Competition between cows at the feed bunk reduced dry matter intake during transition, particularly before calving and at high stocking densities, cows spend significantly Cows on Northern California pasture more time waiting to gain access to the feed. The effects of competition were reduced with headlocks and further reduced with feed stalls, especially for the benefit of subordinate cows.

“A less aggressive environment at the feed bunk may also have longer-term health benefits, as cows engaged in aggressive interactions at the feed bunk are at a higher risk for hoof health problems,” she said.  

Take home messages  

• Cows like softer surfaces, for both lying down and for standing upon. Deep-bedded stalls work well for cow comfort, but require maintenance.

• When it comes to the physical structures used to build freestalls: less is more. The hardware we place in the stall is for our benefit and not the cow’s. The more restrictive we design stalls, the less attractive they become for the cow.  

• Use of restrictive stall designs can help keep stalls clean; but to avoid problems with hoof health these designs need to be accompanied by better flooring options, such as softer and drier flooring.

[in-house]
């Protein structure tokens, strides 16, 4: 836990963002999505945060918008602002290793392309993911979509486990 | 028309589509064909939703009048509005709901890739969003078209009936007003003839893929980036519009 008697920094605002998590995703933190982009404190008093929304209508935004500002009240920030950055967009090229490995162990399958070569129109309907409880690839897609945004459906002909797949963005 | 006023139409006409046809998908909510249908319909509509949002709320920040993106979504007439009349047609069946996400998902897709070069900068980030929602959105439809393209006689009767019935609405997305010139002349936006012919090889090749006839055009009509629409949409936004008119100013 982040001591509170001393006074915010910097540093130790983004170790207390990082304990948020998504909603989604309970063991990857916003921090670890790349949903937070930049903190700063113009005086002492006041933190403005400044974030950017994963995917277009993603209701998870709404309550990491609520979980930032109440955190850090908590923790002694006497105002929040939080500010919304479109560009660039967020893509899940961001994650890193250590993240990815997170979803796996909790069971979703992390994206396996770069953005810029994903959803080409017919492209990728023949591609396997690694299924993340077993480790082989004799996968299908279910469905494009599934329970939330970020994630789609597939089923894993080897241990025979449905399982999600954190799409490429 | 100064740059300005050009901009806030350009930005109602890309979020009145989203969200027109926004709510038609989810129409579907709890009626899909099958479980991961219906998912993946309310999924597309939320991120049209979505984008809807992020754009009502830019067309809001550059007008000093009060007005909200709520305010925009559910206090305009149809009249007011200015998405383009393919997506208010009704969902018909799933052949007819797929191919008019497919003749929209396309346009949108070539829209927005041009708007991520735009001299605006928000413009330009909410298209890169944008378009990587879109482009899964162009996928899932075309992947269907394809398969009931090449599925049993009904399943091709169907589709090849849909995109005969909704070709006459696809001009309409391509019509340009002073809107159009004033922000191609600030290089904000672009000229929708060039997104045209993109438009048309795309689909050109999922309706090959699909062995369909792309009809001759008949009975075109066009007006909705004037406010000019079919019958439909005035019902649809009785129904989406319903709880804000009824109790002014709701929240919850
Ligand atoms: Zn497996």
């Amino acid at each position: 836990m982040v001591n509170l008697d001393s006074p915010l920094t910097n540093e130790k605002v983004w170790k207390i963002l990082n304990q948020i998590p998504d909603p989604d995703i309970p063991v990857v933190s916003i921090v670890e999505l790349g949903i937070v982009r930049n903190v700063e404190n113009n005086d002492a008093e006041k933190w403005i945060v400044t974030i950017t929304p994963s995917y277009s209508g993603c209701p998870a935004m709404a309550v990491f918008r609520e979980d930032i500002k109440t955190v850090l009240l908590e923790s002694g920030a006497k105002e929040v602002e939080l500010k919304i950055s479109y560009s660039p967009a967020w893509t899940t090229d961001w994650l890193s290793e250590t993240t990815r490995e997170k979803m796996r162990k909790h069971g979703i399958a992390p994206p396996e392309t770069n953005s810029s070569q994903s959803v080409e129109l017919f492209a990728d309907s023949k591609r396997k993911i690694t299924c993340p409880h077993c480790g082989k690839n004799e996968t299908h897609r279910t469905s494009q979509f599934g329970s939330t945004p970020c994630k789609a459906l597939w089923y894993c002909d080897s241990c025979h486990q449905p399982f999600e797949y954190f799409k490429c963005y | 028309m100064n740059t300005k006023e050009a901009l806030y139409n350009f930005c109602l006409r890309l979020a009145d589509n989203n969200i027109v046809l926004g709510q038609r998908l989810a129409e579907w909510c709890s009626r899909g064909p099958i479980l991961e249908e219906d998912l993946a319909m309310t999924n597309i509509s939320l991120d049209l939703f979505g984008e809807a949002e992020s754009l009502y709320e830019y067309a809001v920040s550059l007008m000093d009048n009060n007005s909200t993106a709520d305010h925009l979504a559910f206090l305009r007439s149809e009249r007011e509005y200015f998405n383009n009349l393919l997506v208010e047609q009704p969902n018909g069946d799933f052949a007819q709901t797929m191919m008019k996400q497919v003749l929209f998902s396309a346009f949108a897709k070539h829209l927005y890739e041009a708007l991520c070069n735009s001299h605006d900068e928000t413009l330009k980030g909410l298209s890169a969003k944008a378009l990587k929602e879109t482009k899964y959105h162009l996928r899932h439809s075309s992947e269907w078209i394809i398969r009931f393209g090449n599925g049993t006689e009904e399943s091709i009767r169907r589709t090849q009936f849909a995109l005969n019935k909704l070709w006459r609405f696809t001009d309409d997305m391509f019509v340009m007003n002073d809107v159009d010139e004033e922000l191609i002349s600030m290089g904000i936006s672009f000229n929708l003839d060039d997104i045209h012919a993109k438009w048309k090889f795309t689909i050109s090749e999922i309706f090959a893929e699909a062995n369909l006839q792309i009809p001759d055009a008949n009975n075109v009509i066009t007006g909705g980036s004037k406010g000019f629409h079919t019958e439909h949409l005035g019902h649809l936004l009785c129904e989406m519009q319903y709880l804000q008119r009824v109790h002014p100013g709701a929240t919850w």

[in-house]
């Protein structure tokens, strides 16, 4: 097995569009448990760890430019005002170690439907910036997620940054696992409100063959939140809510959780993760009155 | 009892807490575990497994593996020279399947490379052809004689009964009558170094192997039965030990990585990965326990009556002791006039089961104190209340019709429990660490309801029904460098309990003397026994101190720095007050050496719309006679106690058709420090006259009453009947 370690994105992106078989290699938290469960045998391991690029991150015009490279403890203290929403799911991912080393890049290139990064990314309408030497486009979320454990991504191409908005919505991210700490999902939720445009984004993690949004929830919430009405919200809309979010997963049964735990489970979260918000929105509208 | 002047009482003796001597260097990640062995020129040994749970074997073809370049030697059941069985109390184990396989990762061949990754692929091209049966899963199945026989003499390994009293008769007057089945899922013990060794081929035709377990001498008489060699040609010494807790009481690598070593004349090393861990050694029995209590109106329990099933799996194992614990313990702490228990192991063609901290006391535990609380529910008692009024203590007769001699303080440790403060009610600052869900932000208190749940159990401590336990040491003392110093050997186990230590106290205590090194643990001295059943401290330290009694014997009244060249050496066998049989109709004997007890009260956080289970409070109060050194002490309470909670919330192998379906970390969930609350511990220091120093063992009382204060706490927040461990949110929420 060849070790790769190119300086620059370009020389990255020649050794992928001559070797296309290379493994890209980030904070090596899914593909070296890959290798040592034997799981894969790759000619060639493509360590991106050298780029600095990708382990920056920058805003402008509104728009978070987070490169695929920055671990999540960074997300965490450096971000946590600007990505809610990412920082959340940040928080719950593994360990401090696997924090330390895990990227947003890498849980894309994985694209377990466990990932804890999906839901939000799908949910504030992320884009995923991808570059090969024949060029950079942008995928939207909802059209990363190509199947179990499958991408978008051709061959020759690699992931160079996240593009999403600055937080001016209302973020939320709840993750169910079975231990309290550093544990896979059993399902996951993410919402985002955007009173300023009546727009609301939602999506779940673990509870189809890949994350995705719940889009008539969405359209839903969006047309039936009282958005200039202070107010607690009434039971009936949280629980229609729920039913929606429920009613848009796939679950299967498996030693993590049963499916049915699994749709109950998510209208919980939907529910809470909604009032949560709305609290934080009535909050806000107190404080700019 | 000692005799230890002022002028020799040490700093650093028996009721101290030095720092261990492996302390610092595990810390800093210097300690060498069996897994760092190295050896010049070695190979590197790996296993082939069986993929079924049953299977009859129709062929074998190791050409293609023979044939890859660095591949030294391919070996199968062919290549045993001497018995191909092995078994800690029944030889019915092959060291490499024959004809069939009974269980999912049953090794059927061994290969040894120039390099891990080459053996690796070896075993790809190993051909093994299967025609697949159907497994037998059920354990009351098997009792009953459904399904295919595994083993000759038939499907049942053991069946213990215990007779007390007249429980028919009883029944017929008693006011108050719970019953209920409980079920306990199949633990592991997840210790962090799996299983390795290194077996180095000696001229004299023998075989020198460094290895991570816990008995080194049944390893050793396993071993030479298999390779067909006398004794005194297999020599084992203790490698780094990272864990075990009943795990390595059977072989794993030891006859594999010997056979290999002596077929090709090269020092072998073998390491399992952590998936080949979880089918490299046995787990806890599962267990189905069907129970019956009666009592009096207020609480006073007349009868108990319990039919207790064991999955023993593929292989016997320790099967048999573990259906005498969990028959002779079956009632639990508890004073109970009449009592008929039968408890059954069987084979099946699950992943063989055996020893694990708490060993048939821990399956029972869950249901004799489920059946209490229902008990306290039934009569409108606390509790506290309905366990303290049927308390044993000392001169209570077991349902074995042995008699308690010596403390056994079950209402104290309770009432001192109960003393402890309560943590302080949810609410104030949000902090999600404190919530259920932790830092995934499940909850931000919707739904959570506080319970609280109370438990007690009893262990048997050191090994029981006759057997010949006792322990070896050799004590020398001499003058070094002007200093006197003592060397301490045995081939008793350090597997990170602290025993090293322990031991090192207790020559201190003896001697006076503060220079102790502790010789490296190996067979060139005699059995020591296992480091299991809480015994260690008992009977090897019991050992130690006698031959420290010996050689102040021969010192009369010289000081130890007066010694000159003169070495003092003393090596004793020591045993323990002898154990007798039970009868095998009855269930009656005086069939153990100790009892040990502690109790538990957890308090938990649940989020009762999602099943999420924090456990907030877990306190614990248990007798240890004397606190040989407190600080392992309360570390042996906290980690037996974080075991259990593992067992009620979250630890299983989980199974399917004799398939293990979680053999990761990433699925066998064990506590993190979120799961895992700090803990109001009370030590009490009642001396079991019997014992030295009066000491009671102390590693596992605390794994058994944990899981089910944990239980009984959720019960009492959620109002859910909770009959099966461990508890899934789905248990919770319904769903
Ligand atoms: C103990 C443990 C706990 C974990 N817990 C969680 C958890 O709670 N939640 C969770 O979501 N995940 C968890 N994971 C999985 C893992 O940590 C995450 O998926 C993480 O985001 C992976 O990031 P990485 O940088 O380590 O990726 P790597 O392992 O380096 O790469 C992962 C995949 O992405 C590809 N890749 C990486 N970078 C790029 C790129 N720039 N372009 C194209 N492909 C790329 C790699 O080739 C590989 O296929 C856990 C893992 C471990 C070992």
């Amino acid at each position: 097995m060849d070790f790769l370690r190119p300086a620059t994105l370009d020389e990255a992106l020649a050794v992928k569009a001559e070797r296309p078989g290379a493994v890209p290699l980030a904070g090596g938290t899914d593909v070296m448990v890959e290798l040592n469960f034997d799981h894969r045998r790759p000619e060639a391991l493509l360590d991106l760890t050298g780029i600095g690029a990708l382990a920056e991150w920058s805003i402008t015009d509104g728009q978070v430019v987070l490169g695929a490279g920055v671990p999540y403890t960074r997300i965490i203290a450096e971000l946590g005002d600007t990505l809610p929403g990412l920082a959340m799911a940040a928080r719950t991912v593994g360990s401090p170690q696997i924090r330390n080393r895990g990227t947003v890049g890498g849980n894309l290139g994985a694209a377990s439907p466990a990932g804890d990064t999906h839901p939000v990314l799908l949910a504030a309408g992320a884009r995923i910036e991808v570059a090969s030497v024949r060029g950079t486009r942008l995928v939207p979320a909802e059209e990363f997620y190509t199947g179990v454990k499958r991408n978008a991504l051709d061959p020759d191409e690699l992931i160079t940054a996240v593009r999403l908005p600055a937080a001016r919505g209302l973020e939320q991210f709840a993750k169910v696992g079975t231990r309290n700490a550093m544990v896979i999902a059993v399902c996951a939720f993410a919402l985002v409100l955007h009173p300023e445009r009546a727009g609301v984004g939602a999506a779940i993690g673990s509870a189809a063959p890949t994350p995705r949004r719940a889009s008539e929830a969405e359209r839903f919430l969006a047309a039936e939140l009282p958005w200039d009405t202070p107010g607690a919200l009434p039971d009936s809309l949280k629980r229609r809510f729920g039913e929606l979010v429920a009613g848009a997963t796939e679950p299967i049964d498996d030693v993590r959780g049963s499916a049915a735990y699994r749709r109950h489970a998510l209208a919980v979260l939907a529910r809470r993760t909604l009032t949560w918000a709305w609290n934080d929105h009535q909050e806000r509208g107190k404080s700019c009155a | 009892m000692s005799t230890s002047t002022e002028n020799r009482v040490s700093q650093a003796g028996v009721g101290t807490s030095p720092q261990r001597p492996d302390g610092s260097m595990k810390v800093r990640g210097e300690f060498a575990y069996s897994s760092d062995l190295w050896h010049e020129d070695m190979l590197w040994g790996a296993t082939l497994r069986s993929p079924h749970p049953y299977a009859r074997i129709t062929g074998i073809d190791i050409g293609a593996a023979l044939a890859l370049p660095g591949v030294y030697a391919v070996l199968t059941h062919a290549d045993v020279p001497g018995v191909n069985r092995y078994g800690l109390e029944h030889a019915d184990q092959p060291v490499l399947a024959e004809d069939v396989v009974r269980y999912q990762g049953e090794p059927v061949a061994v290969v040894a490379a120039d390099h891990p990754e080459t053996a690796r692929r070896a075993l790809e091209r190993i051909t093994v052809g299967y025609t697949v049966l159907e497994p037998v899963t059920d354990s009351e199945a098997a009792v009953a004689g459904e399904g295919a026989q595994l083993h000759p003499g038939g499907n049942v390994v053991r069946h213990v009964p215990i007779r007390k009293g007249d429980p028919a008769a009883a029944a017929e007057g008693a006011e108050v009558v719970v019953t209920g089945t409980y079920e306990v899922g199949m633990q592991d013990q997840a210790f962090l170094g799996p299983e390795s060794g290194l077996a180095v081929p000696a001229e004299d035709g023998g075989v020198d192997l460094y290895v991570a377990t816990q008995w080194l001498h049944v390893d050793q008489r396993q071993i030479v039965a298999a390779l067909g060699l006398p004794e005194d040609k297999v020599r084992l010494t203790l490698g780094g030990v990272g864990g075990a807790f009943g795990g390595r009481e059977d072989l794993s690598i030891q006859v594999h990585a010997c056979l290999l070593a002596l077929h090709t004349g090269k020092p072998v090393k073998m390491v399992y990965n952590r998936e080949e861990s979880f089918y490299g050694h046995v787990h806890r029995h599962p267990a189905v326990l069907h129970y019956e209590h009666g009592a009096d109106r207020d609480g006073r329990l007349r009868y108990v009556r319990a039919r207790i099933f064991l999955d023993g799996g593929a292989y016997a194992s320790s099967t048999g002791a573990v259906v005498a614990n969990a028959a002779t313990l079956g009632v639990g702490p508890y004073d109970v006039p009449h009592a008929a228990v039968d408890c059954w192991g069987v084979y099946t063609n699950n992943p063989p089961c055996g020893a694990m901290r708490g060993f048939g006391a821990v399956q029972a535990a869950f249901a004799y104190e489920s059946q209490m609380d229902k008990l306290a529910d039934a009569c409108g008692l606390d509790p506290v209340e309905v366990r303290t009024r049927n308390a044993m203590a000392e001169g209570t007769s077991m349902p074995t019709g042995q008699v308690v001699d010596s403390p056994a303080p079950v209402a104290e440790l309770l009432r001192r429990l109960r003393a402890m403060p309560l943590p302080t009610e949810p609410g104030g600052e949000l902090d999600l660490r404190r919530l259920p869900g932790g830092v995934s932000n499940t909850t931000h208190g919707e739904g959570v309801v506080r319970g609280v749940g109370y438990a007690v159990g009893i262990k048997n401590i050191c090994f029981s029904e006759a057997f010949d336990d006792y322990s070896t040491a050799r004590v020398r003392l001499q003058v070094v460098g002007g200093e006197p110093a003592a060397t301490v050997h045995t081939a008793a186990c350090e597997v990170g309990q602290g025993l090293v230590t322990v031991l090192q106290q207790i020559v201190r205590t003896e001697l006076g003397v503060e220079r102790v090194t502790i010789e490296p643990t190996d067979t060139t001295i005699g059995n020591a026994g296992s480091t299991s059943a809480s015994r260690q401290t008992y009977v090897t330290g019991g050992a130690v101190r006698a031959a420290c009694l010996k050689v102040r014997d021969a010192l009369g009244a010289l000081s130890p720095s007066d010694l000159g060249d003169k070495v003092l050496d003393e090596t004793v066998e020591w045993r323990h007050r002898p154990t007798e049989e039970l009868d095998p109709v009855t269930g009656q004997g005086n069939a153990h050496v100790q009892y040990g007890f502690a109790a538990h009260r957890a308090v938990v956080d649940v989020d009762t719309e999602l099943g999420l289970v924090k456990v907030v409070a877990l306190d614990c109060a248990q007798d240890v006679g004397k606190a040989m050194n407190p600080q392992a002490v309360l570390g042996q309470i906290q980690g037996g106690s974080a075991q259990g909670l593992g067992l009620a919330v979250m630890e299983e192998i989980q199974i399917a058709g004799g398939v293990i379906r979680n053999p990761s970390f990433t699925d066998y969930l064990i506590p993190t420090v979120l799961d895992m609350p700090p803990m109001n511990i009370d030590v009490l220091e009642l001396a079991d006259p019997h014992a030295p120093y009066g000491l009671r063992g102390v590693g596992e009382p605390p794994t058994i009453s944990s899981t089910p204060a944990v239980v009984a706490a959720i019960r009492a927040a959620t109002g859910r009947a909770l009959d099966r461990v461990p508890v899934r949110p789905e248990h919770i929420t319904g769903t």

•The design and management of the feeding area is important. High stocking densities at the feed bunk increase aggressive competition and keep subordinate cows away from feed.      

Beat Mastitis With Records

An Udder Health Management package adds a new tool to help prevent future mastitis infections. By Dave Natzke

Can a DHI report prevent mastitis infections? Ron Curran, AgSource Cooperative Services manager of market development, believes it can.”Typically, most producers use SCC information for treatment and culling,” Curran said. “This is an expensive and ineffective way to fight mastitis problems.”
AgSource’s Udder Health Management (UHM) Package, including a UHM Summary (Figure 1) and UHM Cow Report (Figure 2), provides a new approach to udder health management and mastitis prevention.
“These reports provide a sensitive and accurate tripwire to let you know when and where problems are,” Curran explained. “Combining these reports with milk culturing gives you some powerful tools to prevent future infections.”
By the time a noticeable rise in a herd’s bulk tank SCC is seen, the opportunity for early intervention is missed and an infection can become entrenched. Once established, mastitis is a menacing disease that can take years to bring under control. Preventing infection establishment underscores the value of early detection. Early and accurate signals are equally important for knowing when things are improving. Using the new reports, the dairy management team can determine a herd’s subclinical mastitis profile, trends and the effects of recent management changes.